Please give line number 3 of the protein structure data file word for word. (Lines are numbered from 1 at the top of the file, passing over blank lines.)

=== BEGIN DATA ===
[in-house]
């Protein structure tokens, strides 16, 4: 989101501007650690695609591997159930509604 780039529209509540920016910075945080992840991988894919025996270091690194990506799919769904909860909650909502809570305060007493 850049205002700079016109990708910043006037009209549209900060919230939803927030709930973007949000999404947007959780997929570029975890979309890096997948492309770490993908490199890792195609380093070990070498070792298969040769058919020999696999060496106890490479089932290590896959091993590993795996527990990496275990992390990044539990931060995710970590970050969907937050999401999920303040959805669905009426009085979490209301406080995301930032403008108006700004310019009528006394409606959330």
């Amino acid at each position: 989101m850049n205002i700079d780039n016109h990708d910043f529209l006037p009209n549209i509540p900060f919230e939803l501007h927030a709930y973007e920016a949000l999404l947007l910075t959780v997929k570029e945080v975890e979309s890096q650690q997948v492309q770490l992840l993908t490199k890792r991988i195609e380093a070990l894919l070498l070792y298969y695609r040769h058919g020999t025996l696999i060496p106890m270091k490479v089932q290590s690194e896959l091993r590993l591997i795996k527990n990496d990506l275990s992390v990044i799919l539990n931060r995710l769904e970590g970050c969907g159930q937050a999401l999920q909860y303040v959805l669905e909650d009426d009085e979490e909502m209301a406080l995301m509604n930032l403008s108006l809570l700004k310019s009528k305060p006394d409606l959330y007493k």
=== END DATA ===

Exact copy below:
């Amino acid at each position: 989101m850049n205002i700079d780039n016109h990708d910043f529209l006037p009209n549209i509540p900060f919230e939803l501007h927030a709930y973007e920016a949000l999404l947007l910075t959780v997929k570029e945080v975890e979309s890096q650690q997948v492309q770490l992840l993908t490199k890792r991988i195609e380093a070990l894919l070498l070792y298969y695609r040769h058919g020999t025996l696999i060496p106890m270091k490479v089932q290590s690194e896959l091993r590993l591997i795996k527990n990496d990506l275990s992390v990044i799919l539990n931060r995710l769904e970590g970050c969907g159930q937050a999401l999920q909860y303040v959805l669905e909650d009426d009085e979490e909502m209301a406080l995301m509604n930032l403008s108006l809570l700004k310019s009528k305060p006394d409606l959330y007493k």